Just Around the Corner: The Addams Family

In the fall, the performing arts commenced with a rendition of the age-old The Odyssey, followed by the provocative Love of Three Oranges and The Green Bird, and now has come full circle to the comedic musical The Addams Family.

The Addams Family first made its debut in 1938 as a 150 single-panel cartoon. The cartoon later expanded to become multiple television series, films, soundtracks, video games, novels, and now a live musical. This spring term, Choate will make a spin on the classic, directed by Ms. Tracy Ginder-Delventhal.

Ms. Ginder-Delventhal explained, “The musical takes place around ten years after the TV series and movies. Now, Wednesday Addams (Graysen Airth ’18) is a grown woman of 19 years. She has fallen in love with someone ‘normal’ (Max Patel ’19). It is all about the two families, Addams and Beineke, navigating what it means to come together with people who are different from you.”

Although the musical may seem like a Halloween motif, Ms. Ginder-Delventhal assured, “The musical is not scary or gruesome at all, it is purely a comedy. It truly is really funny. I chose The Addams Family because, as suggested by the title, it’s about the of strength familial love.”

This musical’s casting process strays from that of other Choate muscials. Ms. Ginder-Delventhal said, “The casting for this show was especially different from the rest. I specifically looked for people who I thought had some kinship with their characters. This was very important because of how ridiculous The Addams Family can be; I really needed people who could connect to them. Also, because the movies and television series are so iconic, I had to choose people who I thought could portray those characters without straying too far from script. There is much less interpretation in this play than any other I have ever put on the Choate stage.”

One of the main characters in the musical is Wednesday Addams’s love interest, Lucas Beineke, who is portrayed by Max Patel ’19. Patel said, “The Beinekes are another family, aside from the Addams, who everyone knows. They are supposed to be normal, but they really aren’t.” He joked, “I think I connect pretty well to my character. I mean, we are both crazy and we are both teenage guys.”

Patel, who was involved with City of Angels last year, was drawn back to audition for this play as well. He said, “I really did not expect to get the lead role this year. Last year I was one of the backup singers, part of the ensemble, and I really enjoyed it. The whole process was so fun and being a part of the performance was awesome. Tracy is amazing to work with. I just had a really good time.”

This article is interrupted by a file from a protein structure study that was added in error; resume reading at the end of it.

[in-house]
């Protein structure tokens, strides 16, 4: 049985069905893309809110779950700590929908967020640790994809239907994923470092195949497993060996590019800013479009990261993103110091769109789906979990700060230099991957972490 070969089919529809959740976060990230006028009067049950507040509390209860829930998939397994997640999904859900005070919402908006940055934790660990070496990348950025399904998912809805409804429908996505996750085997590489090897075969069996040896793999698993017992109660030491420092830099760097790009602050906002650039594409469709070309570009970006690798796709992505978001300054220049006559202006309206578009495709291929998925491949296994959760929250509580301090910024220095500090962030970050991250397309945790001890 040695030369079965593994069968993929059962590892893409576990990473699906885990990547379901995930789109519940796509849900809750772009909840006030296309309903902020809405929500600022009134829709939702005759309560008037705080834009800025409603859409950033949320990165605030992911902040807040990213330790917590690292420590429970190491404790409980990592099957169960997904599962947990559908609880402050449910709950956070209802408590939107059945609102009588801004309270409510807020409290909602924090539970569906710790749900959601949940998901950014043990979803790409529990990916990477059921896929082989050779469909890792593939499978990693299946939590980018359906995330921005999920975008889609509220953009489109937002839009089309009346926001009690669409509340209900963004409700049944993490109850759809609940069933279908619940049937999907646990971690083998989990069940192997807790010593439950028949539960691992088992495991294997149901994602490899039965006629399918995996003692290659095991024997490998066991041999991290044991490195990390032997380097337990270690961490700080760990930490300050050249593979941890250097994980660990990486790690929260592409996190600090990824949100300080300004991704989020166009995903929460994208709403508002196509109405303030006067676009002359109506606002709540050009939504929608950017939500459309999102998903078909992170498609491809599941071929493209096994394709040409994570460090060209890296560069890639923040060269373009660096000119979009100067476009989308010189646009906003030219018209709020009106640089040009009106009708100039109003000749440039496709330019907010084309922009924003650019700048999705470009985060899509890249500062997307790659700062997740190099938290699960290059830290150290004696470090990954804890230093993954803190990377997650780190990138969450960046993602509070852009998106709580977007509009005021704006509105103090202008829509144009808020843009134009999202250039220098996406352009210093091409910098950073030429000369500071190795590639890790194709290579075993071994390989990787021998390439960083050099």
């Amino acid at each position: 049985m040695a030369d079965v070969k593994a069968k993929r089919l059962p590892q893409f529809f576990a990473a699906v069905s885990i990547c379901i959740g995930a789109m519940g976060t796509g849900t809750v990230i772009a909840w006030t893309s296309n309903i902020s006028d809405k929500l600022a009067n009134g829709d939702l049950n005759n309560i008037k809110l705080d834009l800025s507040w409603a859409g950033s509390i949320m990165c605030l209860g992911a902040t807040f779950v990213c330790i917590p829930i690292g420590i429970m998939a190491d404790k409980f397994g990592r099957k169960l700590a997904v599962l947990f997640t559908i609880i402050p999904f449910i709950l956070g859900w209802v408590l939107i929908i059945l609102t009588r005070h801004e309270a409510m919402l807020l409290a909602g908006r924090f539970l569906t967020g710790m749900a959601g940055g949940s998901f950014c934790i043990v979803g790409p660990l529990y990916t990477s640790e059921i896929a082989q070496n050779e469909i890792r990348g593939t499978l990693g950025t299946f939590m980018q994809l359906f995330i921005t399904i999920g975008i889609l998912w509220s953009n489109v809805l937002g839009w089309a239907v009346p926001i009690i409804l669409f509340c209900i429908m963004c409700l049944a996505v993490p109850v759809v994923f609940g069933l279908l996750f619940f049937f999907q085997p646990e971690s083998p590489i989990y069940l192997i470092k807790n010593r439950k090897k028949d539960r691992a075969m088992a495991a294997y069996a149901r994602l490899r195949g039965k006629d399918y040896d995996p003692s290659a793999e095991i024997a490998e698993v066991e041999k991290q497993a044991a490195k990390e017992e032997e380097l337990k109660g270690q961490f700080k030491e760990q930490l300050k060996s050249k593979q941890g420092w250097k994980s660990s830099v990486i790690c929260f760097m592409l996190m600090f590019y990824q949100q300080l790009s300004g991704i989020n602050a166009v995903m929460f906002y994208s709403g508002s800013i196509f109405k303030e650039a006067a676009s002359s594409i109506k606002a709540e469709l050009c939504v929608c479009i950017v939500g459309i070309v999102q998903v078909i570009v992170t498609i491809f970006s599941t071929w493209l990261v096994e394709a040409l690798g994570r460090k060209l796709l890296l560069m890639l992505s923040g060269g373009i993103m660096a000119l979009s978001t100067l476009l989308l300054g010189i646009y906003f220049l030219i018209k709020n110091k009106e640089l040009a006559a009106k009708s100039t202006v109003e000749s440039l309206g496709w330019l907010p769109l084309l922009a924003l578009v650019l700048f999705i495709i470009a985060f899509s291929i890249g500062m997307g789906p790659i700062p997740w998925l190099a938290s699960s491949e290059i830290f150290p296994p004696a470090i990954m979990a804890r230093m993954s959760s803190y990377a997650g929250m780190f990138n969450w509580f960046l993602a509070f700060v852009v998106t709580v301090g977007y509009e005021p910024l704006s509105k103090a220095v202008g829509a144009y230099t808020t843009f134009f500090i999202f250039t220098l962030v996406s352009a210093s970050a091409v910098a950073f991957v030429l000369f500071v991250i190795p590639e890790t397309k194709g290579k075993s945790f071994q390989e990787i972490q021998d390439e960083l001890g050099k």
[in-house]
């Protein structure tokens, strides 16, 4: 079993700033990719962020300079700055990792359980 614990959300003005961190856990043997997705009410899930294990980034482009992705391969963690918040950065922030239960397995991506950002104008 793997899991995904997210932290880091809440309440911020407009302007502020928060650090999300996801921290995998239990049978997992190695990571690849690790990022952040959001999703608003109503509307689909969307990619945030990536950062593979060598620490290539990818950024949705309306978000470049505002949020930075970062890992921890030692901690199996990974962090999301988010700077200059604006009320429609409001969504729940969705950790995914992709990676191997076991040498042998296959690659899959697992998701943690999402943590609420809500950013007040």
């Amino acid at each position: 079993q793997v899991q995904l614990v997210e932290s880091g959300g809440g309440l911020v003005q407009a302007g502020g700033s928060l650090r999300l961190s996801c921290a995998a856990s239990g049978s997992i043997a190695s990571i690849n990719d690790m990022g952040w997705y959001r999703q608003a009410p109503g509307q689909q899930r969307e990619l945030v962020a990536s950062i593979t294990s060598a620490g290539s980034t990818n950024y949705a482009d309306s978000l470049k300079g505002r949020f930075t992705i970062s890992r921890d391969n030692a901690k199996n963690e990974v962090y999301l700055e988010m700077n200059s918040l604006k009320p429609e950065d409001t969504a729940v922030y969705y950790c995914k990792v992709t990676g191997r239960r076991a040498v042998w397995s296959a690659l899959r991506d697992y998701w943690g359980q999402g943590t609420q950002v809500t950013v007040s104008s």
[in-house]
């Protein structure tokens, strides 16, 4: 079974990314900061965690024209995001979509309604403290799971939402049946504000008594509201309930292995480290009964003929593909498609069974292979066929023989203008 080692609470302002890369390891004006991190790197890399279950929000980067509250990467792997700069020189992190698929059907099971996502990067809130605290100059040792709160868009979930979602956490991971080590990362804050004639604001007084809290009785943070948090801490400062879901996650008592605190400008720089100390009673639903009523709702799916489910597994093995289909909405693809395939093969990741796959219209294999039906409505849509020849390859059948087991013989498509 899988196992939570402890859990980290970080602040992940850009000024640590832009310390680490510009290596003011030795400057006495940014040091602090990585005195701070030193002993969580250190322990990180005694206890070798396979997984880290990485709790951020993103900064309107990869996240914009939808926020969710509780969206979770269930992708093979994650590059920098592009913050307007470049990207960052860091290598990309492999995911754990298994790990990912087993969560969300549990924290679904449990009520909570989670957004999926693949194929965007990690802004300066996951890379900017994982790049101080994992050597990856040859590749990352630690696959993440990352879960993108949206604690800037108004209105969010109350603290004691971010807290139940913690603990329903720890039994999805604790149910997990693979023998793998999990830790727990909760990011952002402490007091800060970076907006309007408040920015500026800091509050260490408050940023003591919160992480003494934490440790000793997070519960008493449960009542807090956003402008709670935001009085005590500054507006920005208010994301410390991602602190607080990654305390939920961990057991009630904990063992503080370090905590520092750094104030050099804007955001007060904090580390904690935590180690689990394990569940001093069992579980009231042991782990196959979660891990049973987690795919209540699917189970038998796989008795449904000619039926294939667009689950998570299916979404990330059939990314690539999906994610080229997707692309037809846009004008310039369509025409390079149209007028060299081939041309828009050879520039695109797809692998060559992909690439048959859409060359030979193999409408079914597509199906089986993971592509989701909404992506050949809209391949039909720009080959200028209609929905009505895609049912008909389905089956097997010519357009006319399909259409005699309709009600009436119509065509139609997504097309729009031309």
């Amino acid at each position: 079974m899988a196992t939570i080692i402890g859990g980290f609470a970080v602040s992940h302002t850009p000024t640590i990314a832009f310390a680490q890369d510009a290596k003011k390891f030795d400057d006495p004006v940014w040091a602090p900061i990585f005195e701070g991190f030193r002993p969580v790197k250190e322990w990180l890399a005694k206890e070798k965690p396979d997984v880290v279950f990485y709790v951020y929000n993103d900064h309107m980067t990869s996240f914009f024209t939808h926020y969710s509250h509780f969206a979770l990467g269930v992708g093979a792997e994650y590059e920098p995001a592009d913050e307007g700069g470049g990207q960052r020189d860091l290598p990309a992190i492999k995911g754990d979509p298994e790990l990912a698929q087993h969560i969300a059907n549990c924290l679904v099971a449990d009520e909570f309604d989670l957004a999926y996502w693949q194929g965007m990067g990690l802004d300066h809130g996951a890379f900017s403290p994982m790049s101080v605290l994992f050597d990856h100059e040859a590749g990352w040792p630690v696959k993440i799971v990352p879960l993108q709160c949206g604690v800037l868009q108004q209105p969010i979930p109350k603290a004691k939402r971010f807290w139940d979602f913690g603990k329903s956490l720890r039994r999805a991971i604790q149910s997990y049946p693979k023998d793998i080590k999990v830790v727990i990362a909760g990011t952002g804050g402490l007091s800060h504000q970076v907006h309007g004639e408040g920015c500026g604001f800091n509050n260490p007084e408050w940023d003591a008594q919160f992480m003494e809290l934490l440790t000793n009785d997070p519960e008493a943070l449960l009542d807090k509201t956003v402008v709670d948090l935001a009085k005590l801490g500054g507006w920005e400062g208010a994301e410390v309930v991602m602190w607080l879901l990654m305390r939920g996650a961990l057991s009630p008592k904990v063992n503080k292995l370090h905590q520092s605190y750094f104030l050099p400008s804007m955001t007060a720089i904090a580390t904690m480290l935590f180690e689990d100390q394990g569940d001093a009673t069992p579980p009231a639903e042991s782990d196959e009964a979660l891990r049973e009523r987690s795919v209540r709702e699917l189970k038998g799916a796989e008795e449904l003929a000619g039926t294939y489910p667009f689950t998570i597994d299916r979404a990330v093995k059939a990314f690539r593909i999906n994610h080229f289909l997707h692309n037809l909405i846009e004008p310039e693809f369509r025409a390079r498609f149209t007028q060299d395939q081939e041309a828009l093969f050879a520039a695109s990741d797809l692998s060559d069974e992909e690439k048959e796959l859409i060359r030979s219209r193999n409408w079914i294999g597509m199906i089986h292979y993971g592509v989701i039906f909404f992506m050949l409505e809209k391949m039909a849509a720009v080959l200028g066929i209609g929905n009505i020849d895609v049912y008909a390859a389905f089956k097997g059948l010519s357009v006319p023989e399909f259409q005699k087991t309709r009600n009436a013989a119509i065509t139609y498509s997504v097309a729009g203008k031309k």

Another lead character is Morticia Addams, who is played by Nicole Scruggs ’17. She described Morticia as “a truly remarkable character” and added, “She has unconditional love for her husband and her children. It’s clear that she would do absolutely anything in the world for them. But unlike your typical mother, she also has this inner darkness that’s intimidating, powerful, and sexy all at the same time.” Scruggs added, “The most beautiful thing about the family as a whole is that even though all of the characters are twisted, dark, crazy, and unconventional, they are the epitome of a perfect family because they love each other no matter what, and they love each other for who they are.”

Scruggs has been a part of a few Choate productions and is a member of Chamber Chorus. She said, “I started acting when I was four. But when I came to Choate, I decided that I wanted to fit into the athlete crowd. Somehow I always used it as an excuse not to audition for a production. But then I realized how much I missed acting.” She added, “I realized that this was my last year to do any sort of acting at Choate, and I realized that I would be okay with getting any sort of role, whether it would be a lead or an ensemble role. I just wanted to act.”

The musical features a variety of compositions, ranging from upbeat to somber and from funky to poetic. Ms. Ginder-Delventhal said, “I hope the musical is going to be enjoyable for the audience. There is humor in the way the Addams family really loves darkness, but they love it in a warm and delightful kind of way. The whole thing is going to be amazing; it’s all very ‘campy’, fun, and loving.”

Be sure to look out for any further announcements and to attend The Addams Family: The Musical this spring term.

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